Rillington Motorbike Club
It was the era of Mods versus Rockers.
Scooters, Ben Sherman, and Parka coats,
Motorbikes, Levi’s, and slicked-back hair.
Pumped up teens, who thought they were hard,
Fighting in lumps on the promenade,
During sunny sixties bank holidays.
Rillington, my village, was solidly greaser,
Not a single scooter was ever seen.
We had a Motorbike Club of our very own,
Where lads picked tarmac out of their jeans.
Whilst, notionally, a Bike Club member,
A few obstructions stood in my way,
“There’s nothing there between you and the road,”
Said dad, with the air of a man who knew,
A chap with a definitive point of view.
“He fell off his Triumph every weekend,”
Was what my Uncle Harry had to say.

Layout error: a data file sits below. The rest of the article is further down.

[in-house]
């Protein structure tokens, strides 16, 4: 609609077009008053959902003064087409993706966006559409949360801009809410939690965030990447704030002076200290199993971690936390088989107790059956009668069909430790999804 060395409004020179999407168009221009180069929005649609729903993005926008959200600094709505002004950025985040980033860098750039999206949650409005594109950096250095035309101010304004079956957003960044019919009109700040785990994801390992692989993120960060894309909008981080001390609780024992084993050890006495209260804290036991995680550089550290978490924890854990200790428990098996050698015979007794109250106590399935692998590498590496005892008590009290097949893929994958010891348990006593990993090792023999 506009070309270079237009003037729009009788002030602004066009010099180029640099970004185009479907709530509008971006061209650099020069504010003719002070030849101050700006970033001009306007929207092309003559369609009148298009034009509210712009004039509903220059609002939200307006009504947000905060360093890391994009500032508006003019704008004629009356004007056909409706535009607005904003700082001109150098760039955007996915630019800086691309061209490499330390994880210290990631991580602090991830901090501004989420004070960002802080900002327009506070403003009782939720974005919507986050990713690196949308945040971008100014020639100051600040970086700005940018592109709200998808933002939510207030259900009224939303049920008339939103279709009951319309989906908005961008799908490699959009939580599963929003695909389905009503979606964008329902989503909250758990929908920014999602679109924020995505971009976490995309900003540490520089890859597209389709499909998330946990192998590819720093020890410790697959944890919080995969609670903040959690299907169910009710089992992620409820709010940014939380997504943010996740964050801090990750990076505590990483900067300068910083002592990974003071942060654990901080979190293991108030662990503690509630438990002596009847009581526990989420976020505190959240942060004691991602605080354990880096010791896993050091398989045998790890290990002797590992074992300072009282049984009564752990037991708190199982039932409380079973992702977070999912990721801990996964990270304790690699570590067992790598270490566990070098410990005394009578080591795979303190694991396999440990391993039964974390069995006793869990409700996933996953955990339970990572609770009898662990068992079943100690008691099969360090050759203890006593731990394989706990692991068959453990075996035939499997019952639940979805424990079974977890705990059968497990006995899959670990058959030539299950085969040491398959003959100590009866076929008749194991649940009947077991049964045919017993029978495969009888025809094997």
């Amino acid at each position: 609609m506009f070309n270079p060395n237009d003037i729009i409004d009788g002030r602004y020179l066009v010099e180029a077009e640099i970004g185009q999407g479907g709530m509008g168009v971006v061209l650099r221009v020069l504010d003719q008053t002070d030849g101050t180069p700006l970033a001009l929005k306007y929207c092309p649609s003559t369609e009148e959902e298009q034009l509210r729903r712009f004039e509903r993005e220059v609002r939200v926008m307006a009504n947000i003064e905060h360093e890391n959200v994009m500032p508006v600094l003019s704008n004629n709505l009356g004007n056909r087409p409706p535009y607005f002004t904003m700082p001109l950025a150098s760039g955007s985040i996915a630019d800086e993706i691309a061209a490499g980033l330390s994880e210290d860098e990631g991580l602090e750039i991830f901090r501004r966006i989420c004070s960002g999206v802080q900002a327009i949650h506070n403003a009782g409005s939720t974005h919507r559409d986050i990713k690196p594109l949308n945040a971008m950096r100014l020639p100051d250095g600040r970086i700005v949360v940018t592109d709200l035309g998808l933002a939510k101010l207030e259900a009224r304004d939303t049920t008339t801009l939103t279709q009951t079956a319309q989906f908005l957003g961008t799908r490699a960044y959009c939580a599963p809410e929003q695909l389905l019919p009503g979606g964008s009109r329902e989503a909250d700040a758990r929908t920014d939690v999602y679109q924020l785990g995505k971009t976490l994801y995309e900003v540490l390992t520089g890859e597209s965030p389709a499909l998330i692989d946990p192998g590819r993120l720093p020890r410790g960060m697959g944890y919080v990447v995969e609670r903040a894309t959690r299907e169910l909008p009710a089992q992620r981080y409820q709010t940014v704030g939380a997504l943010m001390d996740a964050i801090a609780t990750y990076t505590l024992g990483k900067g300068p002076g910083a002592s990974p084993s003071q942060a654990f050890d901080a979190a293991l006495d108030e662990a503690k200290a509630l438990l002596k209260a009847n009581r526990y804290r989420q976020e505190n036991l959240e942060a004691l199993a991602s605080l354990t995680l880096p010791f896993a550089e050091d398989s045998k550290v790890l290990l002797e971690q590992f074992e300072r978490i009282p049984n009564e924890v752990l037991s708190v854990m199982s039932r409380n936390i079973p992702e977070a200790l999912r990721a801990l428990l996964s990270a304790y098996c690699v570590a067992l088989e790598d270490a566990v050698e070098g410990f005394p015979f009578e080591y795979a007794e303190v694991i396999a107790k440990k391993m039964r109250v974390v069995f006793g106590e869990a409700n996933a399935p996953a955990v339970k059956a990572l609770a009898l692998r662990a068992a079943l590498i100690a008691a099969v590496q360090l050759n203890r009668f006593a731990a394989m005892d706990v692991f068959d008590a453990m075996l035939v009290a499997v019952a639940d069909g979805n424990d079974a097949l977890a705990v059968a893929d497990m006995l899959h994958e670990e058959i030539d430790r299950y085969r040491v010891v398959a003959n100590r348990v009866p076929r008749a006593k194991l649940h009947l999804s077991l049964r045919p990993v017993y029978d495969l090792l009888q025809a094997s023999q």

Motorbike ownership, then, was a forlorn task.
Was a leather jacket, though, too much to ask?
My friends at school all called themselves Mods.
Affiliation was more complex than I thought.
New idols challenged my local gods.
I was caught in the crossfire of no-man’s land,
When mods and rockers’ battles were fought.
And that is the story of my life.
My allegiances would come and go,
Playing both ends towards the middle
When I was faced with trouble or strife,
A man who likes to hedge his bets, undecided,
About people or places to loath or like.
One of Life’s Motorbike Club members,
Who never bought a leather jacket
Or, more crucially, a motorbike!
It wouldn’t take much of a detective to see
A lack of authenticity,
Or a want of commitment to the cause,
When my friends say, “Let’s go!”
I will press ‘Pause.’